It is also interesting to follow up on the media assumptions regarding scientists (they are all socialists!) and the environmental movement (sandal wearing hippies) in a time when it has become a much more complex public issue.  Portraying any view as “radical” usually pushes people to take the middle road.  In pricing we call it the Goldilocks effect, in cognitive psychology  it is the bias of aversion to extremes.  If just one State decides to make mobile phone makers prominently feature SAR figures (radiation from mobile phones) they must be “extreme”.  In a time of greater social responsibility and with companies and products having more and more to do with scientific discoveries, fully understanding the relative truths is of vital importance.  Just like companies pulled away from Tiger Woods after the scandal, you really don’t want to be associated with what proves to be bad science propaganda.  Yet even (or especially) big corporations are climbing on various cause bandwagons without fully understanding the risks.

There is a crucial difference:  unlike illicit affairs or spats with prostitutes, bad (pseudo) science is in the public domain.  There are well established rules to publication and pecking orders of status amongst them.  For good reason. It is not that a lone scientist can’t be right some times, even when the entire planet says otherwise.  But if that lone scientist is also the one who claimed that second hand smoking doesn’t do damage, CFCs don’t damage the ozone layer and that acid rain is good for certain crops…well you get the picture!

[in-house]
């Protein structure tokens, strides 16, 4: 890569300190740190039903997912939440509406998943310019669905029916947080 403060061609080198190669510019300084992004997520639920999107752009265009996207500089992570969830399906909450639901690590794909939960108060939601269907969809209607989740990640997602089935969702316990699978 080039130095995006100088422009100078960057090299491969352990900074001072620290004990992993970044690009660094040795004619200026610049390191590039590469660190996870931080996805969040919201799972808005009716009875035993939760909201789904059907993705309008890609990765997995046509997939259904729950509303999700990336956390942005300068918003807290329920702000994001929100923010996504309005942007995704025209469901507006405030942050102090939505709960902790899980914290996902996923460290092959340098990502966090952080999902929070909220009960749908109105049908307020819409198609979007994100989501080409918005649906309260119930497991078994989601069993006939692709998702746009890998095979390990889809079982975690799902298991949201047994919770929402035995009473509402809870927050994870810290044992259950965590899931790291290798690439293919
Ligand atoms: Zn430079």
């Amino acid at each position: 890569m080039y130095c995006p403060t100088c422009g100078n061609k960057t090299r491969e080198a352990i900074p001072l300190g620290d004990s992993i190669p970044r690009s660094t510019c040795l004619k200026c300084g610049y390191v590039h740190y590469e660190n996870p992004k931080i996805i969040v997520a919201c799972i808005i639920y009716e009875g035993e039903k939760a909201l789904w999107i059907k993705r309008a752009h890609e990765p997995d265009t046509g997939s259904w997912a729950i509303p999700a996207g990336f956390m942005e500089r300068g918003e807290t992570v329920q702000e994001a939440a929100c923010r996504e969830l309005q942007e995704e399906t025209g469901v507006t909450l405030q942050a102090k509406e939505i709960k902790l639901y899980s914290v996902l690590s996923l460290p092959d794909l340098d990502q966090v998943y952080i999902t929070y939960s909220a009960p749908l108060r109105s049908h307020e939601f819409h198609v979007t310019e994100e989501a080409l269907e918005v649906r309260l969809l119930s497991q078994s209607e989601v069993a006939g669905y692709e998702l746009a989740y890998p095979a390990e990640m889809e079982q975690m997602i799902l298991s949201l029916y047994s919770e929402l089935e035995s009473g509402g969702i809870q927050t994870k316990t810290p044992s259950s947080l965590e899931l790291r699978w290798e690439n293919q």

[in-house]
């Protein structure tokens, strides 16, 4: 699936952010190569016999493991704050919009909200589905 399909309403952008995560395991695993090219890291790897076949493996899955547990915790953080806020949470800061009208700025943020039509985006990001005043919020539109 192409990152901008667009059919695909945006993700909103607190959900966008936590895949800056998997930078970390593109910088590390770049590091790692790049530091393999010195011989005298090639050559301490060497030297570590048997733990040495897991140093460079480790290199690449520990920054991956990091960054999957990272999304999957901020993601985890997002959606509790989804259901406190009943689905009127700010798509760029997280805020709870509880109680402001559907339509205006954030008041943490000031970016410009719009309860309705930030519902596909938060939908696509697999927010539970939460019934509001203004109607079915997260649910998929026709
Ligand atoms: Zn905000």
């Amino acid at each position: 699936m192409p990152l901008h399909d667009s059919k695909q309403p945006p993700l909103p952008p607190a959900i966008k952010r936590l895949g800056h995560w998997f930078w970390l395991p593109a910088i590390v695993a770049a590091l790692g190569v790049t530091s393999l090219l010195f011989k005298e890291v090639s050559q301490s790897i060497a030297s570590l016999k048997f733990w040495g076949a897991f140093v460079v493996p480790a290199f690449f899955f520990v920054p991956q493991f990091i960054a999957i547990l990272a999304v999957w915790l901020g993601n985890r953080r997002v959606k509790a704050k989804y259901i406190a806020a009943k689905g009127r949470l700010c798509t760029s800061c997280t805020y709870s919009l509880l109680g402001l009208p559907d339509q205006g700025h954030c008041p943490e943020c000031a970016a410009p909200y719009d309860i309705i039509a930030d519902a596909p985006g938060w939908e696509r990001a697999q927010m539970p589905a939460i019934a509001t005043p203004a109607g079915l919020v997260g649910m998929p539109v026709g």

Why TV companies should give away reputation monitoring

The field of reputation monitoring seems to be on fire.  By all accounts a hot, hot, hot category to watch.  The reason is simple: most businesses don’t really know what is happening online and they are scared.  So they pay for a company to make sense of the millions of interactions going on globally around their brands.  They monitor products, staff, competitors, slogans, IP… in fact they let the reputation monitoring experts tell them what they should be monitoring!  This is about the same as asking your army’s general what new weapons he needs.  Expect a long, complex and detailed list of very expensive stuff.

Don’t get me wrong.  You do need to monitor what is going on online. And with the right partner you might even learn a lot about the field.  But it is extremely important not to lose track of the real world of influence.  Which, for most businesses, is not yet completely online.   Traditional media like TV, radio and print exert massive influence.  Heck I have waged fax mailing campaigns that blow the socks of anything online!   The fact that they don’t provide metrics as easy to produce as the online stuff shouldn’t marginalise them.

It does of course in a twisted Catch 22 scenario:  online metrics are easier, so we spend more time with them, so we disregard older media, so ad spend decreases.  The solution is pretty much what Google did with their Analytics.  TV companies should buy monitoring systems and give them away to customers!  In Greece for example there is a truly excellent company, www.qualia.gr which offers not only solid technology for speech and content recognition, but intelligence in it’s analysis.  And social media is included, so you can get an overall and balanced view.  (If I was the TV company buying Qualia I would tweak the algorythms a bit I think…)